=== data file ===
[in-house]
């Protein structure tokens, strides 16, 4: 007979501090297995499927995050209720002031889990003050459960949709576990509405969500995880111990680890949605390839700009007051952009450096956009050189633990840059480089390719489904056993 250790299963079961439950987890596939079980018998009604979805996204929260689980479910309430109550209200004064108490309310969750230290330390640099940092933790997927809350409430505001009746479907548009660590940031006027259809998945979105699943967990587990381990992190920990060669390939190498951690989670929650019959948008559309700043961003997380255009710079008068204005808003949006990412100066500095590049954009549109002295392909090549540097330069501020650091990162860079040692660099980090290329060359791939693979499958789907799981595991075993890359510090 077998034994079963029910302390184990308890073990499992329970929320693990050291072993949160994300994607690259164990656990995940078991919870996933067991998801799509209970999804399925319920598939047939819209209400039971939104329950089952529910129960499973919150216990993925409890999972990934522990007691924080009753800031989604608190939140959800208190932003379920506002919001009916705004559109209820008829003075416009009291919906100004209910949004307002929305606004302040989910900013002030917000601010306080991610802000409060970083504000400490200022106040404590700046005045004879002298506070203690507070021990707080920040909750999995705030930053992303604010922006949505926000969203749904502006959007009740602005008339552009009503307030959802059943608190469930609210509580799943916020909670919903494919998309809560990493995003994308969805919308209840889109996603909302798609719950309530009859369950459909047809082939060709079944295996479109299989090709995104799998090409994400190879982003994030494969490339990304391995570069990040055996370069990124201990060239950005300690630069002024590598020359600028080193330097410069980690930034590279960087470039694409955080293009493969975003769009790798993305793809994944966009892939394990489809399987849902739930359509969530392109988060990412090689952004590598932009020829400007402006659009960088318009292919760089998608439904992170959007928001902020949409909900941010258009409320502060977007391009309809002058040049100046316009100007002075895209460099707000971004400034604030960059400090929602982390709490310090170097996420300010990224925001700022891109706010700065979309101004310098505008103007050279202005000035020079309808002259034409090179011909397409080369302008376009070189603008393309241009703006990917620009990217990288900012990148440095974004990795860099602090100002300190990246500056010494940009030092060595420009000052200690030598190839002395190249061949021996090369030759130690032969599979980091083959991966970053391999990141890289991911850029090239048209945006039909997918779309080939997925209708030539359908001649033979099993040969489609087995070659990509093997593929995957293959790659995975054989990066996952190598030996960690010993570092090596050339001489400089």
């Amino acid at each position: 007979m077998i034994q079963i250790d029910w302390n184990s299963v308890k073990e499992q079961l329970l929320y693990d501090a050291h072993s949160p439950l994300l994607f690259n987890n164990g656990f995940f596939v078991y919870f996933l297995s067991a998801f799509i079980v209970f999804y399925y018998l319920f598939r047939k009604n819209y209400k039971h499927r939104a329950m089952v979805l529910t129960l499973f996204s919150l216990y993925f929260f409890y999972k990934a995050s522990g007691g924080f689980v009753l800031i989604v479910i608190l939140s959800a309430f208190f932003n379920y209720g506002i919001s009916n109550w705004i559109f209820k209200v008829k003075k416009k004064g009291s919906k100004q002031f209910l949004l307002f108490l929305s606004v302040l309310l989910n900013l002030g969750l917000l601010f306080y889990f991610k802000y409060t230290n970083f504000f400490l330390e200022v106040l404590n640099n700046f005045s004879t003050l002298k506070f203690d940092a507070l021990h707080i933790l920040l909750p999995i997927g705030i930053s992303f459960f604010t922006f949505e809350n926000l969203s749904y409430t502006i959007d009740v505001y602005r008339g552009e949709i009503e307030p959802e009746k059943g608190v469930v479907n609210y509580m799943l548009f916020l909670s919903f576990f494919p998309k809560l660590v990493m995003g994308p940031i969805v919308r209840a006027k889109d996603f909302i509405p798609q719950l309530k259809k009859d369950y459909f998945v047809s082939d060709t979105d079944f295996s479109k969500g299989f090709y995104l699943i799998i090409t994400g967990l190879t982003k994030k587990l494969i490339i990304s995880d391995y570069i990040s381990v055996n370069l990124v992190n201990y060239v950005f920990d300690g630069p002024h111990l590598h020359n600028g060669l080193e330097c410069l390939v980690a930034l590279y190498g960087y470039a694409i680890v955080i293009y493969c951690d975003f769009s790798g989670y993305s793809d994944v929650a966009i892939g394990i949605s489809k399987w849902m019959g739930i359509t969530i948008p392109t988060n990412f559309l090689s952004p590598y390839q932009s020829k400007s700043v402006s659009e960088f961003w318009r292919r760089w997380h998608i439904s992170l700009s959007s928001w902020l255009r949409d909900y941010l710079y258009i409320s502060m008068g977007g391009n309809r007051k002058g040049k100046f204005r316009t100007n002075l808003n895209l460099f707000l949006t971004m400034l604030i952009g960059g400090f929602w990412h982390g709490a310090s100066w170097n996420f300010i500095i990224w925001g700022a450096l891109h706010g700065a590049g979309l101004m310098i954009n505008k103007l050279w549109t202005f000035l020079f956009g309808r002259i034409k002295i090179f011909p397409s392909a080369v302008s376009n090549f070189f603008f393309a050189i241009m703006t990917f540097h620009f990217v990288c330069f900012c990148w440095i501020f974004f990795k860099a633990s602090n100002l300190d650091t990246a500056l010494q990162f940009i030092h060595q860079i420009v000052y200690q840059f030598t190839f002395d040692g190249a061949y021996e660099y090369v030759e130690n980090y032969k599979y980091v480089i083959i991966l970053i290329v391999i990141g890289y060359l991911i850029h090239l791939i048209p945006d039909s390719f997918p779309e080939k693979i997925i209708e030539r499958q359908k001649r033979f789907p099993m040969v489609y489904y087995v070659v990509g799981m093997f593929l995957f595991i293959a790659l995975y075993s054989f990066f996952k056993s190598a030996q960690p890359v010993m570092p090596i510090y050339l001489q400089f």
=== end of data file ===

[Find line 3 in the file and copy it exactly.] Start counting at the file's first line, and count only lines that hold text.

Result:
């Amino acid at each position: 007979m077998i034994q079963i250790d029910w302390n184990s299963v308890k073990e499992q079961l329970l929320y693990d501090a050291h072993s949160p439950l994300l994607f690259n987890n164990g656990f995940f596939v078991y919870f996933l297995s067991a998801f799509i079980v209970f999804y399925y018998l319920f598939r047939k009604n819209y209400k039971h499927r939104a329950m089952v979805l529910t129960l499973f996204s919150l216990y993925f929260f409890y999972k990934a995050s522990g007691g924080f689980v009753l800031i989604v479910i608190l939140s959800a309430f208190f932003n379920y209720g506002i919001s009916n109550w705004i559109f209820k209200v008829k003075k416009k004064g009291s919906k100004q002031f209910l949004l307002f108490l929305s606004v302040l309310l989910n900013l002030g969750l917000l601010f306080y889990f991610k802000y409060t230290n970083f504000f400490l330390e200022v106040l404590n640099n700046f005045s004879t003050l002298k506070f203690d940092a507070l021990h707080i933790l920040l909750p999995i997927g705030i930053s992303f459960f604010t922006f949505e809350n926000l969203s749904y409430t502006i959007d009740v505001y602005r008339g552009e949709i009503e307030p959802e009746k059943g608190v469930v479907n609210y509580m799943l548009f916020l909670s919903f576990f494919p998309k809560l660590v990493m995003g994308p940031i969805v919308r209840a006027k889109d996603f909302i509405p798609q719950l309530k259809k009859d369950y459909f998945v047809s082939d060709t979105d079944f295996s479109k969500g299989f090709y995104l699943i799998i090409t994400g967990l190879t982003k994030k587990l494969i490339i990304s995880d391995y570069i990040s381990v055996n370069l990124v992190n201990y060239v950005f920990d300690g630069p002024h111990l590598h020359n600028g060669l080193e330097c410069l390939v980690a930034l590279y190498g960087y470039a694409i680890v955080i293009y493969c951690d975003f769009s790798g989670y993305s793809d994944v929650a966009i892939g394990i949605s489809k399987w849902m019959g739930i359509t969530i948008p392109t988060n990412f559309l090689s952004p590598y390839q932009s020829k400007s700043v402006s659009e960088f961003w318009r292919r760089w997380h998608i439904s992170l700009s959007s928001w902020l255009r949409d909900y941010l710079y258009i409320s502060m008068g977007g391009n309809r007051k002058g040049k100046f204005r316009t100007n002075l808003n895209l460099f707000l949006t971004m400034l604030i952009g960059g400090f929602w990412h982390g709490a310090s100066w170097n996420f300010i500095i990224w925001g700022a450096l891109h706010g700065a590049g979309l101004m310098i954009n505008k103007l050279w549109t202005f000035l020079f956009g309808r002259i034409k002295i090179f011909p397409s392909a080369v302008s376009n090549f070189f603008f393309a050189i241009m703006t990917f540097h620009f990217v990288c330069f900012c990148w440095i501020f974004f990795k860099a633990s602090n100002l300190d650091t990246a500056l010494q990162f940009i030092h060595q860079i420009v000052y200690q840059f030598t190839f002395d040692g190249a061949y021996e660099y090369v030759e130690n980090y032969k599979y980091v480089i083959i991966l970053i290329v391999i990141g890289y060359l991911i850029h090239l791939i048209p945006d039909s390719f997918p779309e080939k693979i997925i209708e030539r499958q359908k001649r033979f789907p099993m040969v489609y489904y087995v070659v990509g799981m093997f593929l995957f595991i293959a790659l995975y075993s054989f990066f996952k056993s190598a030996q960690p890359v010993m570092p090596i510090y050339l001489q400089f």